Because Pääbo and his Estonian students ran a bit ahead of us in the historical chronology, we were mainly listening and taking notes. Knowing this (at the beginning of the semester I've submitted to him a brief synopsis of my course), Pääbo thoughtfully organized everything in advance. He e-mailed us a custom-designed chart, "Comparison of the Baltic states political systems," covering ethic compositions, political parties, constitutions, and state symbols; so we could follow the discussion and fill in the blanks as the webinar progressed. However, we quickly found ways to enter the discussion: one of my students and I expressed interest in the history of the new, independent Lithuanian coat of arms and its origin. Our question was welcomed, and after a pause, Pääbo asked one of his students whether he could provide a response. One of them had found a good source on this, and quickly answered. Then, after a brief chat with my student, we made some additional comments on the Baltic symbols (we'd had, not long before, a class that covered, among other cultural topics, some of the well-known local traditions and legends)—and another Estonian student quickly picked up and elaborated on the subject. We all smiled in understanding and were pleased with this short, yet productive exchange. After an hour we bid each other farewell and agreed to do more in the future.
Overall, despite the fact that these encounters were brief, I was immediately convinced of their value. Later on, the students who participated told me they would like more lessons like this, and that their interest in the history of little-known geographical regions—with a practical application, wherever possible—had grown considerably as a result of this Skype trial. Many of them (even those who did not attend a webinar) expressed their desire to learn more about the Baltic countries and one day even travel to see things first-hand. Also pleasing was the fact that, although Tartu's students were experienced graduates with a lot of seminar skills, FSU undergraduates were almost an equal match in the short discussion that took place during the webinar session.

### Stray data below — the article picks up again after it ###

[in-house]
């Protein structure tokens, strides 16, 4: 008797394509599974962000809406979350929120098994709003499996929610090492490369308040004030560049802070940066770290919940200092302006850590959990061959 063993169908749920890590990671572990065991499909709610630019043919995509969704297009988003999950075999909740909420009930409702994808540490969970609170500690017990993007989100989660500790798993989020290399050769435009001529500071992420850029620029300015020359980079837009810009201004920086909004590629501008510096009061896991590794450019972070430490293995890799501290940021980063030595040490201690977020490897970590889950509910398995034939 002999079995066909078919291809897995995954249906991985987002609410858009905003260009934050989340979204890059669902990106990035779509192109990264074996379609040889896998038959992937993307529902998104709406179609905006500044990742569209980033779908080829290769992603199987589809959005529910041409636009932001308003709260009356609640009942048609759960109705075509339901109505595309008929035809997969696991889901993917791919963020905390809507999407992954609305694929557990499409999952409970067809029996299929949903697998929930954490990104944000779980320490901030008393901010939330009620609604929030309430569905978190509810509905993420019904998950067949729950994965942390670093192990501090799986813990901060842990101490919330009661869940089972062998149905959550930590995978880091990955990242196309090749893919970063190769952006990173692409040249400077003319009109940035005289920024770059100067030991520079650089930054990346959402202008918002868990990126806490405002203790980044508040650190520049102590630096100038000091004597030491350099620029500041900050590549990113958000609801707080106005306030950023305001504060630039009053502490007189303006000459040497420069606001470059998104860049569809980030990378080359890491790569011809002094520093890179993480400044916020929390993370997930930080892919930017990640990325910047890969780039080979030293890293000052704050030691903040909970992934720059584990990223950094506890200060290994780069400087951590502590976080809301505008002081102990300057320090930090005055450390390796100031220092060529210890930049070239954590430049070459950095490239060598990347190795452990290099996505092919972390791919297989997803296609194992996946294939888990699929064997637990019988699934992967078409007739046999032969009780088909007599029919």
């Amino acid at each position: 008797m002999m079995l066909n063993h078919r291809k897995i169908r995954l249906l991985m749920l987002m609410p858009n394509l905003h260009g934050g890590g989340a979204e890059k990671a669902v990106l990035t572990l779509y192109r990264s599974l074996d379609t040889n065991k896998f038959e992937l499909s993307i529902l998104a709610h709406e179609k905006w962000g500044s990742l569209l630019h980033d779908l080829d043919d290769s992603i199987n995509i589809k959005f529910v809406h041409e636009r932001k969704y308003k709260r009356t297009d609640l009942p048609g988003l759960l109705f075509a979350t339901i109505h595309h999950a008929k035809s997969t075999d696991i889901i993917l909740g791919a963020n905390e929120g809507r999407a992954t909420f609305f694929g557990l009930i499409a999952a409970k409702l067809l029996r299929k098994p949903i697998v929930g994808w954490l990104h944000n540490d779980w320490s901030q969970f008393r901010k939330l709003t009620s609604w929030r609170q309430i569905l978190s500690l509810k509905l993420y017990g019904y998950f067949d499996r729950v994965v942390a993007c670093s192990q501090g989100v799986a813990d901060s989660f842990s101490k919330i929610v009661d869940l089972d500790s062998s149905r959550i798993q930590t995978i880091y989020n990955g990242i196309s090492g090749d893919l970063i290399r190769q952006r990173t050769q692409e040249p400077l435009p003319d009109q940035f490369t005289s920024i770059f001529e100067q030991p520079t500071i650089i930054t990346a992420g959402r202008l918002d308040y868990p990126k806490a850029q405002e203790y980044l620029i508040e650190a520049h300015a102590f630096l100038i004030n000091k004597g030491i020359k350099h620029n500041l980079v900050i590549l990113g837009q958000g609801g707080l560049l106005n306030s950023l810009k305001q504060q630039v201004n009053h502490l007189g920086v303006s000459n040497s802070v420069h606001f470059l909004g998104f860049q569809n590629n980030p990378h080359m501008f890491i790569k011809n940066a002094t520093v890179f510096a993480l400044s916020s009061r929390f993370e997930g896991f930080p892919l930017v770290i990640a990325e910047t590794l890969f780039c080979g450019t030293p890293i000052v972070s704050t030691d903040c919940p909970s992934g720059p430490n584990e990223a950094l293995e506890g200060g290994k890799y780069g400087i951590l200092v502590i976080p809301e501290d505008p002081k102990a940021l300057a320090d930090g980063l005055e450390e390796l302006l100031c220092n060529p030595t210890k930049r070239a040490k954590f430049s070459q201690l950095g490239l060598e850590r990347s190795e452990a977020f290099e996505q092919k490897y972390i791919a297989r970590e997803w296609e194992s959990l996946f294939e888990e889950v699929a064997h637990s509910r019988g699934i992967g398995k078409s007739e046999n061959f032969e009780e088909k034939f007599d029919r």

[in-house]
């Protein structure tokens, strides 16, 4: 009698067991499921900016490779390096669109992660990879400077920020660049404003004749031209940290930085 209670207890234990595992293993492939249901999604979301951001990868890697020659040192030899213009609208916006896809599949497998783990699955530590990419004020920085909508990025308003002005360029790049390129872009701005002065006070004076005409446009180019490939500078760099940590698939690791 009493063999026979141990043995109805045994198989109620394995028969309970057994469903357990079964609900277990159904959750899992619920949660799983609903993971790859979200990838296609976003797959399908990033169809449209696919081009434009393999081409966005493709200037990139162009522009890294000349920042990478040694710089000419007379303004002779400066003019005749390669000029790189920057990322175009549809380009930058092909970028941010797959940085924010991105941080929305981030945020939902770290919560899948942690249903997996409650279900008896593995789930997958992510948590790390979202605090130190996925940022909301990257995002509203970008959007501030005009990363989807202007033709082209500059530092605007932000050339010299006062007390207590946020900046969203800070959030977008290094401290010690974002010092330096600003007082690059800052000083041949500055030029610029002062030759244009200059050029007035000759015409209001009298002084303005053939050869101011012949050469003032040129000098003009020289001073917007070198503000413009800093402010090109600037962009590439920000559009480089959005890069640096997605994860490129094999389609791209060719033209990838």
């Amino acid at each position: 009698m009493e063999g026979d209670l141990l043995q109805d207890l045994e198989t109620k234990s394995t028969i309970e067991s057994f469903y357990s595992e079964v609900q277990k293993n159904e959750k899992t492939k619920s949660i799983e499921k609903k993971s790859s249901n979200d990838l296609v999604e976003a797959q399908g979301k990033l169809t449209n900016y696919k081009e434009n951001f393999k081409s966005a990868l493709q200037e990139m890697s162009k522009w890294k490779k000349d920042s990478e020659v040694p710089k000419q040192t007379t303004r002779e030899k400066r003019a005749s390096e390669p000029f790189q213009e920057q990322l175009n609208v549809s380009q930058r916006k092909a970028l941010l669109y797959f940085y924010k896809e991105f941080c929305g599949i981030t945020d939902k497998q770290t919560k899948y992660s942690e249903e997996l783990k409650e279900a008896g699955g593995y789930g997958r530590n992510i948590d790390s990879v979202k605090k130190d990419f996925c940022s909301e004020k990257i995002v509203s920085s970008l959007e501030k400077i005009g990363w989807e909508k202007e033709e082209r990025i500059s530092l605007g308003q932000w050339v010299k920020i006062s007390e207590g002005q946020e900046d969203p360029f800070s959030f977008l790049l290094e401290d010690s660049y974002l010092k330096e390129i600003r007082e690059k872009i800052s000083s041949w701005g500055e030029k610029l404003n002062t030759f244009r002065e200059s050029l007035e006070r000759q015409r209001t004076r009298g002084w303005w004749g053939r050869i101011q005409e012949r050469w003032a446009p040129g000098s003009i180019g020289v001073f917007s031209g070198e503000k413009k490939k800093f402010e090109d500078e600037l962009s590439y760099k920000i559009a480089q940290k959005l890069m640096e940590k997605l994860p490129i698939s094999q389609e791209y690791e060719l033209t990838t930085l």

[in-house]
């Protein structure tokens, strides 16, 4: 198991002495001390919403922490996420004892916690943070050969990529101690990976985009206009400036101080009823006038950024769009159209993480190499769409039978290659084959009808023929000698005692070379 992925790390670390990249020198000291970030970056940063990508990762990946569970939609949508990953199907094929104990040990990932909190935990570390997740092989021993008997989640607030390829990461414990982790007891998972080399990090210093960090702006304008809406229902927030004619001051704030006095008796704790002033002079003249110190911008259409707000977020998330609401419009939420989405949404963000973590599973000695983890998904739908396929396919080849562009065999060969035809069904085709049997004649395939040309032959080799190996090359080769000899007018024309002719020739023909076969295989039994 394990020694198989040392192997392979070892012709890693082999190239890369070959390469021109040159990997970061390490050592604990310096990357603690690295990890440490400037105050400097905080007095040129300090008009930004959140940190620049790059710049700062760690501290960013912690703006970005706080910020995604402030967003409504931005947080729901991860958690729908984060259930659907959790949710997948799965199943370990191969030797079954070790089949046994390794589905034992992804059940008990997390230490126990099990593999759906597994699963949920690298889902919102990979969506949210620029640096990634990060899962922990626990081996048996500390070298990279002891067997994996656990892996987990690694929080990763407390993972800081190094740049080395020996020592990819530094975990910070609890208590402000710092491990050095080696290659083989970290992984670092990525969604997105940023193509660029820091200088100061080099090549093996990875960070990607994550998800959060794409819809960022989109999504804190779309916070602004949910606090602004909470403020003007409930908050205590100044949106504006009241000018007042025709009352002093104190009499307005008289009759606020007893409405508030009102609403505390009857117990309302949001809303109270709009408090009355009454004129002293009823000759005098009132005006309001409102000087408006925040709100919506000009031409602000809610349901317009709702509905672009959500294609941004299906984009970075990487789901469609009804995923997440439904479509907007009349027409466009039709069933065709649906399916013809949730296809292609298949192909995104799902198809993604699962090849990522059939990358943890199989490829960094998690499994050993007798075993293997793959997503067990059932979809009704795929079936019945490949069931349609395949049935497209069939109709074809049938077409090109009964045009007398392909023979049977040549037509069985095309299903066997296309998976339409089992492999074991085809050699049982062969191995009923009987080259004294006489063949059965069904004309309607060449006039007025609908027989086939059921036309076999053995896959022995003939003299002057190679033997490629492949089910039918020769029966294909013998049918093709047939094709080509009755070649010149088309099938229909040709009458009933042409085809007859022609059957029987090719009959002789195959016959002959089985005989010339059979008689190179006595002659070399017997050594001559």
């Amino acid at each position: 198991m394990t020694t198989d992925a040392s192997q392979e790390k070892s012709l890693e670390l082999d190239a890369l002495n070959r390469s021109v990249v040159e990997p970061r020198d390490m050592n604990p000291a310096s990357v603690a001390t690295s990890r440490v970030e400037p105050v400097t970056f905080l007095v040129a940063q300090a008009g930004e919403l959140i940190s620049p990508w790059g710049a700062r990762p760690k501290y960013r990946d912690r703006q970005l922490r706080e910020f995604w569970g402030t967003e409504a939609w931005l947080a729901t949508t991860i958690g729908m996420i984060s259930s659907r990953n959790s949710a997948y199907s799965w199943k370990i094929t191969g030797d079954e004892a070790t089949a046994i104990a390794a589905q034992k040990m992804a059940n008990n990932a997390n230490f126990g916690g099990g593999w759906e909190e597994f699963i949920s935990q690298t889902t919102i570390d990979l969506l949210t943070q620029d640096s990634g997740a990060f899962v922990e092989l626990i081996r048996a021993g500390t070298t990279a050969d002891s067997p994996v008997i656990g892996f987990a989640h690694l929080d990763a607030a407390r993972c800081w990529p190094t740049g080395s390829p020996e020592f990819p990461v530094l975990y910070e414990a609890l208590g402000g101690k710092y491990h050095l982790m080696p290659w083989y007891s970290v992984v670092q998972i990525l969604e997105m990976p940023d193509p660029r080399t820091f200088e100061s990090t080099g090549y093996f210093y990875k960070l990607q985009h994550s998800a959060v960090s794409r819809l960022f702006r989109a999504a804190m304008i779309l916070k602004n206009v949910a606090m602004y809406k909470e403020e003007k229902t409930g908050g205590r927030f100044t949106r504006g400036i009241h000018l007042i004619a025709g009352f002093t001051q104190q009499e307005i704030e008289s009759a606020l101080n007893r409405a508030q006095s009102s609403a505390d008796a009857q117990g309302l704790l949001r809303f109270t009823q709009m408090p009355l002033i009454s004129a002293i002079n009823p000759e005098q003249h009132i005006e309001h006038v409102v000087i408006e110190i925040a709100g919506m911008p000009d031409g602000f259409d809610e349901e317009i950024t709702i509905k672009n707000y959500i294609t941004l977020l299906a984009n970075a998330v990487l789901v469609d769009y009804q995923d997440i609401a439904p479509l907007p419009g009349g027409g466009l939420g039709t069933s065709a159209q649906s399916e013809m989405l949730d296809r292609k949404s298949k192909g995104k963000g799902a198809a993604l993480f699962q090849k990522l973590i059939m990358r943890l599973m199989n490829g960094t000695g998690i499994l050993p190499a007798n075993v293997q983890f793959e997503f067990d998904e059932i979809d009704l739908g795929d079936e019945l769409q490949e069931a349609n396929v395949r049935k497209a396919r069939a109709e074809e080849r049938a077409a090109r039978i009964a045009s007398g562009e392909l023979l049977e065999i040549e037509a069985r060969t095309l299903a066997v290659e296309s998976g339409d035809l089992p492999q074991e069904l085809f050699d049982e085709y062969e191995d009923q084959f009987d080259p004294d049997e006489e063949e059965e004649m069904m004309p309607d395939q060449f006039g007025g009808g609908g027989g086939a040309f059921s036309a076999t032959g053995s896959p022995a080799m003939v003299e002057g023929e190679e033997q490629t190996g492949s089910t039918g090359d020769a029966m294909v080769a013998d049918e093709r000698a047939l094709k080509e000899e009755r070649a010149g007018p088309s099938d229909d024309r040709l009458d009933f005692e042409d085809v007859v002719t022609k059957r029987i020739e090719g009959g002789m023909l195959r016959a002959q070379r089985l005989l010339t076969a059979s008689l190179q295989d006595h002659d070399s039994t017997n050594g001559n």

Moving ahead, I'll be interested in seeing how future students rate this exercise on evaluation forms, and how it assists with retention of information. Initial feedback tells me that Skype, or another application, should remain high priorities for further exploration. At this early experimental stage, it is clear that we successfully achieved our initial goal: modern technology brought together students and faculty studying the same subject matter on opposite sides of the Atlantic, which allowed us to explore the educational process from different angle. It showed us differences and similarities in our teaching techniques and helped us establish professional connections—and, possibly, new friendships—between two educational institutions.
Eman M. Vovsi is an adjunct professor at Florida State University.